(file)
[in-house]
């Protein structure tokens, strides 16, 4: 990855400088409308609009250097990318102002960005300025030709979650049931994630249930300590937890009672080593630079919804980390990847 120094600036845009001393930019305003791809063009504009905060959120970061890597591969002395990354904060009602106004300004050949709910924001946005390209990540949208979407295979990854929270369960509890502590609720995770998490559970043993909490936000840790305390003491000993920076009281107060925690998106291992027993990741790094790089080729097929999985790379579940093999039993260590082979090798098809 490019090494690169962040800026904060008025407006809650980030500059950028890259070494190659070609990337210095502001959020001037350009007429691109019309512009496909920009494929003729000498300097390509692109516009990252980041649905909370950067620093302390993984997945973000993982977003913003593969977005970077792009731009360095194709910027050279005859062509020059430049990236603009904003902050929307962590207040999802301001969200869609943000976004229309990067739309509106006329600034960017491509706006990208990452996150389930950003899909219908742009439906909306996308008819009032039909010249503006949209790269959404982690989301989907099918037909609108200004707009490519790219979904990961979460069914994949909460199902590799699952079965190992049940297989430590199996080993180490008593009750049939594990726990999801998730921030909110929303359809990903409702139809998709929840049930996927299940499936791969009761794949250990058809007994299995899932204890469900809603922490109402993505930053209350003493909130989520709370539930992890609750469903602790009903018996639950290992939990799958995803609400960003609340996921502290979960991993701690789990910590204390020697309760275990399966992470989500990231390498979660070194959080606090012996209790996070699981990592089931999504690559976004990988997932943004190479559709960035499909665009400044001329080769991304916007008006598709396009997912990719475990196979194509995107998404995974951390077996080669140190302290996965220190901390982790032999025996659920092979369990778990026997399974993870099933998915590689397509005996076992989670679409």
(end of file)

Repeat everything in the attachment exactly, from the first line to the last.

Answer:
[in-house]
């Protein structure tokens, strides 16, 4: 990855400088409308609009250097990318102002960005300025030709979650049931994630249930300590937890009672080593630079919804980390990847 120094600036845009001393930019305003791809063009504009905060959120970061890597591969002395990354904060009602106004300004050949709910924001946005390209990540949208979407295979990854929270369960509890502590609720995770998490559970043993909490936000840790305390003491000993920076009281107060925690998106291992027993990741790094790089080729097929999985790379579940093999039993260590082979090798098809 490019090494690169962040800026904060008025407006809650980030500059950028890259070494190659070609990337210095502001959020001037350009007429691109019309512009496909920009494929003729000498300097390509692109516009990252980041649905909370950067620093302390993984997945973000993982977003913003593969977005970077792009731009360095194709910027050279005859062509020059430049990236603009904003902050929307962590207040999802301001969200869609943000976004229309990067739309509106006329600034960017491509706006990208990452996150389930950003899909219908742009439906909306996308008819009032039909010249503006949209790269959404982690989301989907099918037909609108200004707009490519790219979904990961979460069914994949909460199902590799699952079965190992049940297989430590199996080993180490008593009750049939594990726990999801998730921030909110929303359809990903409702139809998709929840049930996927299940499936791969009761794949250990058809007994299995899932204890469900809603922490109402993505930053209350003493909130989520709370539930992890609750469903602790009903018996639950290992939990799958995803609400960003609340996921502290979960991993701690789990910590204390020697309760275990399966992470989500990231390498979660070194959080606090012996209790996070699981990592089931999504690559976004990988997932943004190479559709960035499909665009400044001329080769991304916007008006598709396009997912990719475990196979194509995107998404995974951390077996080669140190302290996965220190901390982790032999025996659920092979369990778990026997399974993870099933998915590689397509005996076992989670679409």